20:54 GMT +314 October 2019
Listen Live
    A woman holds a sign as she attends a protest against Brexit outside the EU Commission headquarters in Brussels, Belgium October 9, 2019.

    Scottish Court to Hold Off Ruling on Whether PM Johnson Should Be Forced to Ask EU for Brexit Delay

    © REUTERS / Yves Herman
    Europe
    Get short URL
    6161
    Subscribe

    Scotland's highest court has been asked to intervene if Boris Johnson goes against Parliament's instructions and refuses to ask the European Union for a Brexit delay later this month.

    The Court of Session, Scotland's top civil court, said on Wednesday that it would postpone a decision on whether Prime Minister Boris Johnson should comply with the so-called Benn Act until 21 October.

    Last month, a cross-party motion in Parliament passed the piece of legislation to force the prime minister write a letter to the European Union asking a Brexit delay if there is no withdrawal agreement is in place by 19 October.

    Johnson vowed to ignore the instructions and deliver Brexit if no deal is agreed, so petitioners – businessman Dale Vince, barrister Jolyon Maugham and Joanna Cherry, MP for the anti-Brexit Scottish National Party – asked the supreme court to issue an order forcing Johnson to comply with the law if he makes good on his promise.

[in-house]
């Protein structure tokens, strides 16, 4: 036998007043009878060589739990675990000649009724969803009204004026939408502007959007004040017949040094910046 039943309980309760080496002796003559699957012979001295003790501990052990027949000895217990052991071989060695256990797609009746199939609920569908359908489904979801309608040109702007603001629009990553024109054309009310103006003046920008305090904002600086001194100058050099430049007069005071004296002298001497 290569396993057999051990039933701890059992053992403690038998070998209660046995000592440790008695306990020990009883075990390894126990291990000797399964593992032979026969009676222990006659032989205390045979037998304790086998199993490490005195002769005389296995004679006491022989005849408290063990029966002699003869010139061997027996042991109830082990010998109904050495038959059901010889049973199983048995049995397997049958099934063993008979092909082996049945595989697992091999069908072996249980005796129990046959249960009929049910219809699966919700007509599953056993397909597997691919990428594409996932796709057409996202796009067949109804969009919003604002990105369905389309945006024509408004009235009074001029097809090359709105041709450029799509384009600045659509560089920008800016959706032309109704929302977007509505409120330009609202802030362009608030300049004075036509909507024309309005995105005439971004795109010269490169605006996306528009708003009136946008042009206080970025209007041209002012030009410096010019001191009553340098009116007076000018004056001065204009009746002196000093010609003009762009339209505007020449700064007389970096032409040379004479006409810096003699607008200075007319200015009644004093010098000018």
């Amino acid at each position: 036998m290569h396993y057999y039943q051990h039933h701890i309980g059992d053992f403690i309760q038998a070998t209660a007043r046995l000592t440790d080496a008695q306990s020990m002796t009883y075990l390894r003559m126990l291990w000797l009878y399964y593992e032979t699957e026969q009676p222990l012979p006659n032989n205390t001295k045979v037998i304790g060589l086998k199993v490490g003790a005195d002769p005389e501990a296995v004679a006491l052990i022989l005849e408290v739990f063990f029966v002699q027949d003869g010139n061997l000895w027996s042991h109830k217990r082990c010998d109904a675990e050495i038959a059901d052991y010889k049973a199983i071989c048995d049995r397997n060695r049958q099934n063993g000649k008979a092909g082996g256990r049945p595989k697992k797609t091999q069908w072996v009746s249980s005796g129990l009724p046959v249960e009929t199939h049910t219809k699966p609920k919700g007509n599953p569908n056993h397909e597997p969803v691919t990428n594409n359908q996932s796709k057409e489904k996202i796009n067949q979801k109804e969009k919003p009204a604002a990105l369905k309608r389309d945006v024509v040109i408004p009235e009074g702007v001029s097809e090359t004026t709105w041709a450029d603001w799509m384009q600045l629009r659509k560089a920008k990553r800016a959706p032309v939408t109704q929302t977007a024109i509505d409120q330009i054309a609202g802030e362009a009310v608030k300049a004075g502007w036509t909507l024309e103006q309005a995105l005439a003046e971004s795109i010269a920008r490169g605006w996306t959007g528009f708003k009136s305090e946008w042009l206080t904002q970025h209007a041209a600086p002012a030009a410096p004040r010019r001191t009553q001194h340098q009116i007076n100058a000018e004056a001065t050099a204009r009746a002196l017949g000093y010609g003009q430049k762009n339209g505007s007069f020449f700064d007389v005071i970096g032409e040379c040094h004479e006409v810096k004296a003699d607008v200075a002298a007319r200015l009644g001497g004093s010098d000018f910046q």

Joanna Cherry has tweeted that the court would delay its ruling for almost two weeks – until the first working day after Johnson’s obligation to send the letter under the Benn act expires.

    Lord Pentland, sitting in the Court of session, rejected the campaigners’ demands on Monday, saying following an earlier hearing on Monday that there was no need for “coercive orders” against the prime minister because there was “no doubt” that he had agreed to abide by the law. The petitioners appealed the decision.

    With just three weeks to go to Britain’s due departure on 31 October, Johnson has consistently stated he would not ask for a delay and that he would rather be “dead in a ditch” than do it. He has also said, however, that he would not break the Benn Act, which he has described as “the Surrender Act.”

    Johnson’s willingness, or lack thereof, to abide by the law will likely be put to a test in just over a week, as the ongoing negotiations with Brussels over a new withdrawal agreement are on the brink of collapse. The two sides found themselves in a deadlock over the Irish backstop issue: Johnson wants to leave Northern Ireland in parts of the EU single market while taking it out of the customs union. The EU is rejecting this plan; German Chancellor Angela Merkel has indicated that it would be virtually impossible to reach a deal unless Northern Ireland remained in the customs union.

     

    Community standardsDiscussion
    Comment via FacebookComment via Sputnik